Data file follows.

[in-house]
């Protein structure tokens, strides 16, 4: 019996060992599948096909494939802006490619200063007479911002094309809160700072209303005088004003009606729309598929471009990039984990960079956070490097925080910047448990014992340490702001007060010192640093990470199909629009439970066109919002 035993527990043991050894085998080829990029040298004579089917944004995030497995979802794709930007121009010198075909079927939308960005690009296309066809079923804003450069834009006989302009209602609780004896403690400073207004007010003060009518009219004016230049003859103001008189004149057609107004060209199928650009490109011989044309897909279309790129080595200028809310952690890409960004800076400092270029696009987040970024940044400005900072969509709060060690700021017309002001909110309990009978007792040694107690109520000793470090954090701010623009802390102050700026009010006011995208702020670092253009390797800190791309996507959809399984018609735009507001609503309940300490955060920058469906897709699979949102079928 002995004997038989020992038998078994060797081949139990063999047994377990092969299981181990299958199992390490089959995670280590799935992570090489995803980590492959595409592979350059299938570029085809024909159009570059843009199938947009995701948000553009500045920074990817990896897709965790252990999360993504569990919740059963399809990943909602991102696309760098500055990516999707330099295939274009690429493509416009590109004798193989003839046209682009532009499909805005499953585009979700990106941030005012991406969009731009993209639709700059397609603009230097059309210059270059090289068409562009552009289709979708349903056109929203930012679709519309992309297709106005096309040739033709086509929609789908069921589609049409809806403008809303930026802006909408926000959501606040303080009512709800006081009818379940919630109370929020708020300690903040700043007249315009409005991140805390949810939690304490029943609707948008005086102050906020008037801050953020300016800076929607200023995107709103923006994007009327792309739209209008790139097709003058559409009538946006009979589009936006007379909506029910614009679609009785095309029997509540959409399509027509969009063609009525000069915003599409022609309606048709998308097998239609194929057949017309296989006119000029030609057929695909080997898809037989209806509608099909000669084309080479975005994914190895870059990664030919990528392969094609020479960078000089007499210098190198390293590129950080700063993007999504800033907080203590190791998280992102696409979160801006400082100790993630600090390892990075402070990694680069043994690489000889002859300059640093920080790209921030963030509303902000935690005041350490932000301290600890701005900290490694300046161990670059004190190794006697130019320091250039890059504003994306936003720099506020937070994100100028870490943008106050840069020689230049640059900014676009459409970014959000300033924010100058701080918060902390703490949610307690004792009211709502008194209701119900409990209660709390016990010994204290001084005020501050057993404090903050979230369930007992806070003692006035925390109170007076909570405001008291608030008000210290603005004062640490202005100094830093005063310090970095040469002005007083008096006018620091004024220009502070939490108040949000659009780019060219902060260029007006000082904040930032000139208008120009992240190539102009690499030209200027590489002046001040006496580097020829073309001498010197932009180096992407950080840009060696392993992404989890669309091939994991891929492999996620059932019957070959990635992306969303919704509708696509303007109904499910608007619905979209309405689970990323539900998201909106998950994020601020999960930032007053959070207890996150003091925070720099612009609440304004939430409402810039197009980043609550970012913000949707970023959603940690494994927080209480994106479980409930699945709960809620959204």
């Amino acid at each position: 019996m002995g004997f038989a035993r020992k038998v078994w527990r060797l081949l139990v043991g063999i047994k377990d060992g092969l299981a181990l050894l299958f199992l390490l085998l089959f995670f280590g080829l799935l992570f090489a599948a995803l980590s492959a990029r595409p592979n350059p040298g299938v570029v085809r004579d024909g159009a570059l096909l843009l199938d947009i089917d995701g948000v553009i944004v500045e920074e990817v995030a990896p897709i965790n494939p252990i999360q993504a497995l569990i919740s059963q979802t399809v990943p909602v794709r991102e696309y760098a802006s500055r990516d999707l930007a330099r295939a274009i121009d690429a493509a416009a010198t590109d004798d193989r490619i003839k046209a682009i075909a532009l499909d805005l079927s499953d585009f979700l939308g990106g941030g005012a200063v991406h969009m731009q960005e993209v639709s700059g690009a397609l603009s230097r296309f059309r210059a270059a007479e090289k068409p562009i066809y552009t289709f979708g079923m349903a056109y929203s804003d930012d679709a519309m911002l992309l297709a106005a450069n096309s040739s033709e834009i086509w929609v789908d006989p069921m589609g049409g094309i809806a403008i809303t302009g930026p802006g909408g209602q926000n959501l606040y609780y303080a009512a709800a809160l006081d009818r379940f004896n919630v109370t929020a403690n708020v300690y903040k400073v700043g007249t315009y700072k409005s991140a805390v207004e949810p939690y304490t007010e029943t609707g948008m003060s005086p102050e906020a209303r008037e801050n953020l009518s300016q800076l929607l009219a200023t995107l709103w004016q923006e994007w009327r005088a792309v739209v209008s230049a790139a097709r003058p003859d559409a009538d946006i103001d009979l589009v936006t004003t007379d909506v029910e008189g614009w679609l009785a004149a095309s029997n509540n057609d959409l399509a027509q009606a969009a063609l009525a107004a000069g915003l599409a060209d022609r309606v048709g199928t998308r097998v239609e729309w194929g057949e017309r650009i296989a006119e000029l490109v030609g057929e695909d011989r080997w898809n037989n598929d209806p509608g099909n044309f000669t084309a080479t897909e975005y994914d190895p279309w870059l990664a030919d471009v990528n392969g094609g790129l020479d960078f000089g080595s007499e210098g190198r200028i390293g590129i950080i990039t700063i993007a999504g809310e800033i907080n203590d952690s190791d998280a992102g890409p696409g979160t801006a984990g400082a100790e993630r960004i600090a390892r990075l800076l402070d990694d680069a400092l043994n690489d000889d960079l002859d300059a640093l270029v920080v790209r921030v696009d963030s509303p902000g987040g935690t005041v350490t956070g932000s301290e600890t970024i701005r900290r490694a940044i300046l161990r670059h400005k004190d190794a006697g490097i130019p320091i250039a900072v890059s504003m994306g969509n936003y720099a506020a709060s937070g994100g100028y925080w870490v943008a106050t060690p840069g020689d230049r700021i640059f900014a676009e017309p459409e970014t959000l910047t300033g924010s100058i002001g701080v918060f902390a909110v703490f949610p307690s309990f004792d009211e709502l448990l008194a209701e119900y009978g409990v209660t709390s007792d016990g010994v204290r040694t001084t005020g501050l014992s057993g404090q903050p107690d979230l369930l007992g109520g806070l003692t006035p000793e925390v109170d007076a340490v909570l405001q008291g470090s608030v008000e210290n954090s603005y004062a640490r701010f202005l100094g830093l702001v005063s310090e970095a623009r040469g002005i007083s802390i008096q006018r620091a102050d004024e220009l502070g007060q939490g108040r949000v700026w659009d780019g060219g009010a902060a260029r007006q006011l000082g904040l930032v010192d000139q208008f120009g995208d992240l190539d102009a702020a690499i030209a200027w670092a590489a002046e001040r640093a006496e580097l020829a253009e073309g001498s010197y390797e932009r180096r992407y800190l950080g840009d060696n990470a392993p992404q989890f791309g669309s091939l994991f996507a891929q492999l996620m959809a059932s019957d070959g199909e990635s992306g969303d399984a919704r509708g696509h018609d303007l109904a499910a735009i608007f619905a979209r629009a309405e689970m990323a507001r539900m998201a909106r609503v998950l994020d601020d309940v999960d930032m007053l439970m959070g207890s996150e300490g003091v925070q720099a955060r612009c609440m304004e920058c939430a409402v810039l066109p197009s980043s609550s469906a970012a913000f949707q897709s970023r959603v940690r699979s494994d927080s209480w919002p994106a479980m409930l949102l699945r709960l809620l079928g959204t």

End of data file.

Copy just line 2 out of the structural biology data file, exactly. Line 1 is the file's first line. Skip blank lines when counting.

């Protein structure tokens, strides 16, 4: 019996060992599948096909494939802006490619200063007479911002094309809160700072209303005088004003009606729309598929471009990039984990960079956070490097925080910047448990014992340490702001007060010192640093990470199909629009439970066109919002 035993527990043991050894085998080829990029040298004579089917944004995030497995979802794709930007121009010198075909079927939308960005690009296309066809079923804003450069834009006989302009209602609780004896403690400073207004007010003060009518009219004016230049003859103001008189004149057609107004060209199928650009490109011989044309897909279309790129080595200028809310952690890409960004800076400092270029696009987040970024940044400005900072969509709060060690700021017309002001909110309990009978007792040694107690109520000793470090954090701010623009802390102050700026009010006011995208702020670092253009390797800190791309996507959809399984018609735009507001609503309940300490955060920058469906897709699979949102079928 002995004997038989020992038998078994060797081949139990063999047994377990092969299981181990299958199992390490089959995670280590799935992570090489995803980590492959595409592979350059299938570029085809024909159009570059843009199938947009995701948000553009500045920074990817990896897709965790252990999360993504569990919740059963399809990943909602991102696309760098500055990516999707330099295939274009690429493509416009590109004798193989003839046209682009532009499909805005499953585009979700990106941030005012991406969009731009993209639709700059397609603009230097059309210059270059090289068409562009552009289709979708349903056109929203930012679709519309992309297709106005096309040739033709086509929609789908069921589609049409809806403008809303930026802006909408926000959501606040303080009512709800006081009818379940919630109370929020708020300690903040700043007249315009409005991140805390949810939690304490029943609707948008005086102050906020008037801050953020300016800076929607200023995107709103923006994007009327792309739209209008790139097709003058559409009538946006009979589009936006007379909506029910614009679609009785095309029997509540959409399509027509969009063609009525000069915003599409022609309606048709998308097998239609194929057949017309296989006119000029030609057929695909080997898809037989209806509608099909000669084309080479975005994914190895870059990664030919990528392969094609020479960078000089007499210098190198390293590129950080700063993007999504800033907080203590190791998280992102696409979160801006400082100790993630600090390892990075402070990694680069043994690489000889002859300059640093920080790209921030963030509303902000935690005041350490932000301290600890701005900290490694300046161990670059004190190794006697130019320091250039890059504003994306936003720099506020937070994100100028870490943008106050840069020689230049640059900014676009459409970014959000300033924010100058701080918060902390703490949610307690004792009211709502008194209701119900409990209660709390016990010994204290001084005020501050057993404090903050979230369930007992806070003692006035925390109170007076909570405001008291608030008000210290603005004062640490202005100094830093005063310090970095040469002005007083008096006018620091004024220009502070939490108040949000659009780019060219902060260029007006000082904040930032000139208008120009992240190539102009690499030209200027590489002046001040006496580097020829073309001498010197932009180096992407950080840009060696392993992404989890669309091939994991891929492999996620059932019957070959990635992306969303919704509708696509303007109904499910608007619905979209309405689970990323539900998201909106998950994020601020999960930032007053959070207890996150003091925070720099612009609440304004939430409402810039197009980043609550970012913000949707970023959603940690494994927080209480994106479980409930699945709960809620959204």